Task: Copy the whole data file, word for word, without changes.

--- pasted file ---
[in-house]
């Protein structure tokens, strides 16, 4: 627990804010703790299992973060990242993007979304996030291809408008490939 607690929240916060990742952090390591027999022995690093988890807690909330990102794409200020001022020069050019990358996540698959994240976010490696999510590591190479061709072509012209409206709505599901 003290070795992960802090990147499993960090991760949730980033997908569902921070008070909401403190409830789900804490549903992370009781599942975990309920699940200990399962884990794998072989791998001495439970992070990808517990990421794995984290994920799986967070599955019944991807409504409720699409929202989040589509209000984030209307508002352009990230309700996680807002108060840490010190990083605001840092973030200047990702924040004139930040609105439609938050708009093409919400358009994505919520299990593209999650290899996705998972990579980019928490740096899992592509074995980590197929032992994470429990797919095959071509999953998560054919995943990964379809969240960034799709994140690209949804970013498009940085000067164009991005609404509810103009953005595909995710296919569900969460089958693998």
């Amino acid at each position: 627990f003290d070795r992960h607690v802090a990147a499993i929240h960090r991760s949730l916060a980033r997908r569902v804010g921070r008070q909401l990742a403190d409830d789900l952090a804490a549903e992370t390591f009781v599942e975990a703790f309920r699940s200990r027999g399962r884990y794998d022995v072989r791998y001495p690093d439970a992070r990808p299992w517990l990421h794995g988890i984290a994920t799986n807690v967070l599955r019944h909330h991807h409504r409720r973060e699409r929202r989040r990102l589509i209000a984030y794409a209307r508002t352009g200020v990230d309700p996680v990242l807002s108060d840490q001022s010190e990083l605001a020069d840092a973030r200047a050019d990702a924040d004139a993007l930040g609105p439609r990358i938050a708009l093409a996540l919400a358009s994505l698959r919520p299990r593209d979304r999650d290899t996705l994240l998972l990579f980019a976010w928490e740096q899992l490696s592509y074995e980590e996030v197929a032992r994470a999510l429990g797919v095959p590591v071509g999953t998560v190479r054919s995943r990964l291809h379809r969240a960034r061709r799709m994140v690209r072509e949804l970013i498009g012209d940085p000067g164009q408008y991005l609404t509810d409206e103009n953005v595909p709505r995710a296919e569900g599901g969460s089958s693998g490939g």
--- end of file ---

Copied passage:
[in-house]
């Protein structure tokens, strides 16, 4: 627990804010703790299992973060990242993007979304996030291809408008490939 607690929240916060990742952090390591027999022995690093988890807690909330990102794409200020001022020069050019990358996540698959994240976010490696999510590591190479061709072509012209409206709505599901 003290070795992960802090990147499993960090991760949730980033997908569902921070008070909401403190409830789900804490549903992370009781599942975990309920699940200990399962884990794998072989791998001495439970992070990808517990990421794995984290994920799986967070599955019944991807409504409720699409929202989040589509209000984030209307508002352009990230309700996680807002108060840490010190990083605001840092973030200047990702924040004139930040609105439609938050708009093409919400358009994505919520299990593209999650290899996705998972990579980019928490740096899992592509074995980590197929032992994470429990797919095959071509999953998560054919995943990964379809969240960034799709994140690209949804970013498009940085000067164009991005609404509810103009953005595909995710296919569900969460089958693998």
């Amino acid at each position: 627990f003290d070795r992960h607690v802090a990147a499993i929240h960090r991760s949730l916060a980033r997908r569902v804010g921070r008070q909401l990742a403190d409830d789900l952090a804490a549903e992370t390591f009781v599942e975990a703790f309920r699940s200990r027999g399962r884990y794998d022995v072989r791998y001495p690093d439970a992070r990808p299992w517990l990421h794995g988890i984290a994920t799986n807690v967070l599955r019944h909330h991807h409504r409720r973060e699409r929202r989040r990102l589509i209000a984030y794409a209307r508002t352009g200020v990230d309700p996680v990242l807002s108060d840490q001022s010190e990083l605001a020069d840092a973030r200047a050019d990702a924040d004139a993007l930040g609105p439609r990358i938050a708009l093409a996540l919400a358009s994505l698959r919520p299990r593209d979304r999650d290899t996705l994240l998972l990579f980019a976010w928490e740096q899992l490696s592509y074995e980590e996030v197929a032992r994470a999510l429990g797919v095959p590591v071509g999953t998560v190479r054919s995943r990964l291809h379809r969240a960034r061709r799709m994140v690209r072509e949804l970013i498009g012209d940085p000067g164009q408008y991005l609404t509810d409206e103009n953005v595909p709505r995710a296919e569900g599901g969460s089958s693998g490939g």